Gristly Bits and Broken Pieces

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The manufactured spending game is cyclical.

For every triumphant moment there is a let down and vice versa.

I’ve been riding high of late from all of the wonderful manufactured spending opportunities that opened up all at once.

PayPal, green dot,ISIS Serve, loyal3. A couple months ago it was all a Walmart-less embarrassment of riches.

But the nature of arbitrage opportunities is that they get arbitraged away (and so it goes.)

I am no Pollyanna so it’s time to deliver all of the recent bad news.

MoneyPaks are going extinct.

Green Dot recently announced that they would be going to a swipe only format in order to prevent fraud. This would be fine if as a miles game player you could swipe reload your Serve card with a credit card.

But I’ve tried and I seemingly cannot load my Serve Card with either credit cards or my Paypal Business Debit Card. Sadness.

At this point I can still find Moneypaks here and there about town. But soon this window will close. Still researching further options.

There is an interesting looking AARP card which I need to do some more research on…

No PayPal debit card workaround for swipe reloads at Rite Aid

I was hoping that since you could not load the serve card using credit cards at Riteaid drugstores, you would be able to load your PayPal Business debit card using PayPal My Cash Cards, and then Green Dot swipe reload the Serve Card using the PayPal Business Debit Card.  (If that makes sense.)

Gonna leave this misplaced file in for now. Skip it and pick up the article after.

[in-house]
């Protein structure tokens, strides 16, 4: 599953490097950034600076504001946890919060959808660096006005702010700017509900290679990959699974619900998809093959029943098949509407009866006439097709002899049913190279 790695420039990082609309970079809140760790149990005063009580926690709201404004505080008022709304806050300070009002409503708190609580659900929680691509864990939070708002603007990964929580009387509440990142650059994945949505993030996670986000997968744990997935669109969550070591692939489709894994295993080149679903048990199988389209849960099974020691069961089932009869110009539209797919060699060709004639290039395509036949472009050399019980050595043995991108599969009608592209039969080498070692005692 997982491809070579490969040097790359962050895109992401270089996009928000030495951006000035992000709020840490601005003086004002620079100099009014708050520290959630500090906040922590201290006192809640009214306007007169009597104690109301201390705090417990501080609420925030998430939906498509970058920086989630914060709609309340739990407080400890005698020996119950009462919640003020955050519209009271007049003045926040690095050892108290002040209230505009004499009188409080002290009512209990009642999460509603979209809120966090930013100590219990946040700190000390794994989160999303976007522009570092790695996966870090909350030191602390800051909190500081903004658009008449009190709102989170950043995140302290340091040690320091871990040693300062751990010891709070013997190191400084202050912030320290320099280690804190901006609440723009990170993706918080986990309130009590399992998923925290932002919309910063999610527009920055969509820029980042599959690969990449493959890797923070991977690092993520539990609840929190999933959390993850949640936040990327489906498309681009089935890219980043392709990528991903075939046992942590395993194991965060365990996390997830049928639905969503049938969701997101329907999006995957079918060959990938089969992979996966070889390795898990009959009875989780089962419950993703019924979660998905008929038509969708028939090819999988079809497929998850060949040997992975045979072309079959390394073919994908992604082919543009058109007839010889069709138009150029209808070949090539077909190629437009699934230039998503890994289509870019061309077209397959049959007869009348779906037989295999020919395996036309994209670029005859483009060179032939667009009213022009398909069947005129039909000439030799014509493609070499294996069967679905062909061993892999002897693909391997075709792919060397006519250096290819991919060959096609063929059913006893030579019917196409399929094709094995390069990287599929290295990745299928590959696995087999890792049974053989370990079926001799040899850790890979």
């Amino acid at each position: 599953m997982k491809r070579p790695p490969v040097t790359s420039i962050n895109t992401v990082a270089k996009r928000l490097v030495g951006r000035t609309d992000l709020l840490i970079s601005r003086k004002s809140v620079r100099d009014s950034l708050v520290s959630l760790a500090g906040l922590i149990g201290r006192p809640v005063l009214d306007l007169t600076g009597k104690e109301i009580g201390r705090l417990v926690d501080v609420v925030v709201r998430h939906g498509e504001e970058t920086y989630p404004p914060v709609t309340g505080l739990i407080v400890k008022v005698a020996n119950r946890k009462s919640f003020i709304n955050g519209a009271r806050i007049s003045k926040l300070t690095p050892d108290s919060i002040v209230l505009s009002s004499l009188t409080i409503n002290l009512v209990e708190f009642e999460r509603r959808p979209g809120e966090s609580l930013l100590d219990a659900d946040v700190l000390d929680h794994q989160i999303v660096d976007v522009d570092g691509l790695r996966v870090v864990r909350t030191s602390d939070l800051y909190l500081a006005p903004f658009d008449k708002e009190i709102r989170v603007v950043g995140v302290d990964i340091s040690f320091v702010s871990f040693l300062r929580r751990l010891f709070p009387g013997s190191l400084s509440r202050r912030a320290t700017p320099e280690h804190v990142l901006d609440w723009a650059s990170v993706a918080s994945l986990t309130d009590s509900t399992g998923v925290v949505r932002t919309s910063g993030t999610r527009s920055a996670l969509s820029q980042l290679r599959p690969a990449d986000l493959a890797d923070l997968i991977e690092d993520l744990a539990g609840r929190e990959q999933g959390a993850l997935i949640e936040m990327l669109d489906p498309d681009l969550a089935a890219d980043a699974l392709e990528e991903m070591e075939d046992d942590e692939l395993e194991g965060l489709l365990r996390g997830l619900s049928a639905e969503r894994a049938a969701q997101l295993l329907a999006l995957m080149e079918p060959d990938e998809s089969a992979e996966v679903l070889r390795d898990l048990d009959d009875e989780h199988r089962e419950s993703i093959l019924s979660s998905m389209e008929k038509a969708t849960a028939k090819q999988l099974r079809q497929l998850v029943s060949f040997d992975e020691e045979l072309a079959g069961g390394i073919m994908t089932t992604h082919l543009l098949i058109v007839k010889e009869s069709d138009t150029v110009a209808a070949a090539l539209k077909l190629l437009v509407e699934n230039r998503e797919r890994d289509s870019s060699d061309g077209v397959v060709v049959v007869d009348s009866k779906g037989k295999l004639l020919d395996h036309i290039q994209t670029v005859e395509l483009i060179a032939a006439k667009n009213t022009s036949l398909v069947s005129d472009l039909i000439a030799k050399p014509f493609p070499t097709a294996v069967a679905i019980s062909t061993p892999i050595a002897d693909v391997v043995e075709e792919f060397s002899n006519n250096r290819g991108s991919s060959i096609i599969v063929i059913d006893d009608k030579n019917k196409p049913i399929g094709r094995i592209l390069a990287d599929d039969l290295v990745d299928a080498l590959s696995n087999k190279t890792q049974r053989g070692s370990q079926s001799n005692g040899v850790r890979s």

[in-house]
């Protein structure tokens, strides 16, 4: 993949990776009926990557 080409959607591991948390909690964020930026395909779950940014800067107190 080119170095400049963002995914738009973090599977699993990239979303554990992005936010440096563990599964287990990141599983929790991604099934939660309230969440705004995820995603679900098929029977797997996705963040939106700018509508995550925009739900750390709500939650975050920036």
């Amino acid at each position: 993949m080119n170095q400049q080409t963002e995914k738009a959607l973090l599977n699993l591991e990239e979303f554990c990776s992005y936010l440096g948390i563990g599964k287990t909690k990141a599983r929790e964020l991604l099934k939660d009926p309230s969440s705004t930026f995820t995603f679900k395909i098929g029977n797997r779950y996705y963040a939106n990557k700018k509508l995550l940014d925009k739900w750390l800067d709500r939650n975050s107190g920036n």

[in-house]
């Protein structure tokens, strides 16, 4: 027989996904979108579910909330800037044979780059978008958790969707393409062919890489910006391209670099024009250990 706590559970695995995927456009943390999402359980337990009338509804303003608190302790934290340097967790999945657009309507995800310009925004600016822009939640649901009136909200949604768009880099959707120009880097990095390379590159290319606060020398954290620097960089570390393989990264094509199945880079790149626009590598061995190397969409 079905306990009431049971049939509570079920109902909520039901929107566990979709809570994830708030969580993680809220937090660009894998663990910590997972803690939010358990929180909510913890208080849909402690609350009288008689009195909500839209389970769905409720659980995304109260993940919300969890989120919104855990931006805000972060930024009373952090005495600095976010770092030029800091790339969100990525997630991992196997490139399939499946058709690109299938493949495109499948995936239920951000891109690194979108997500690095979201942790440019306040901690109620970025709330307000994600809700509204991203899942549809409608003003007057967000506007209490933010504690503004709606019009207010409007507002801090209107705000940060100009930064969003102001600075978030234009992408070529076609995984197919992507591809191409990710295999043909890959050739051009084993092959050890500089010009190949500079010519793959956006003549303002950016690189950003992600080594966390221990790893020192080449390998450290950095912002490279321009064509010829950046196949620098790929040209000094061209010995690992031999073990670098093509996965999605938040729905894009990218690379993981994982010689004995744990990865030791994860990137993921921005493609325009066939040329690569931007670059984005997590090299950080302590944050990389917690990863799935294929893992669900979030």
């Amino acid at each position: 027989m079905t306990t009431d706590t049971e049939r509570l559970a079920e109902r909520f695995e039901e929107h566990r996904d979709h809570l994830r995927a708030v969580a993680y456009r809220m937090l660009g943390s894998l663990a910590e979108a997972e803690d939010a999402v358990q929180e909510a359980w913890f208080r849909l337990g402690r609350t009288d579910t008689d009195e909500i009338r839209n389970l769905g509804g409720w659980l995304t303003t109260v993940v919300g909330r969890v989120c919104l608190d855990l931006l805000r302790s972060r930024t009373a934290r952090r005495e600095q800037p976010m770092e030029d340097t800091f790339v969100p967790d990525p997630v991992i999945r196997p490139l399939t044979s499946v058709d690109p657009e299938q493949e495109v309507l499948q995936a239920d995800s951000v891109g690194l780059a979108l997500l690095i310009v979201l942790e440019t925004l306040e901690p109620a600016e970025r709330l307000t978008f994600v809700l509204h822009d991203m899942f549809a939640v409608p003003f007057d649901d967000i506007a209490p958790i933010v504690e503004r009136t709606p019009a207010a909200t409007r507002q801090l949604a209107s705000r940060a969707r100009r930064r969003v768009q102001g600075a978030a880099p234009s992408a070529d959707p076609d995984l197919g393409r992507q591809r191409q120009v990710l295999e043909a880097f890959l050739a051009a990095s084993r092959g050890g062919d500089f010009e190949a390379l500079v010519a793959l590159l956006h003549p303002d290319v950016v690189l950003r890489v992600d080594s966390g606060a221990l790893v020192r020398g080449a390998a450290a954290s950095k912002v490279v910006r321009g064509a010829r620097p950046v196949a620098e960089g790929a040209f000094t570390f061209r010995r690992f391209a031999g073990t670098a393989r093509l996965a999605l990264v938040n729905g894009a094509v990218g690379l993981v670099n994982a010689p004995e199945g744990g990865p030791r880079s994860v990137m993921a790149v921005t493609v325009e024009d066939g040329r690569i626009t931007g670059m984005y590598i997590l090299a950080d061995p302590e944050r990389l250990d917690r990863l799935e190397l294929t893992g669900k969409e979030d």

You would’ve had to have paid two reload fees (for the My Cash Card and for the Green Dot Swipe Reload) but the second fee would’ve been covered by the 1% cashback on PayPal Business Debit Card purchases.

Sadly this approach does not appear to work at Rite Aid.

(Not so) Loyal3

The loyal3 experiment was fun (and profitable) while it lasted. But it is also over.

My wife and I received identical emails with the following statement:

Dear Miles,

LOYAL3 focuses on providing a fee-free platform that brings brands together with people who love them. 

As a broker-dealer, LOYAL3 is obligated to review client accounts on our platform to detect activity or transactions that are not consistent with our products and services, or may be an indication of fraud. 

Such activity may include, but is not limited to, the following:

•    Large or excessive cash deposits and/or withdrawals
•    Buy and sell orders submitted without regard of gain or loss
•    Activity that doesn’t appear consistent with a normal investment practice
•    ACH/credit card payment rejects
•    Changes in ACH/credit card data
•    Account owners sharing ACH/credit card accounts
•    Changes in contact information, such as email and phone number
•    Inappropriate use of the LOYAL3 platform 

Based on our review, we have determined recent activity in your account is not consistent with appropriate use of the LOYAL3 platform.  

This notice is to inform you that your LOYAL3 account is now closed.  Your account is now restricted to sell orders and withdrawals; no future deposits or purchases will be accepted.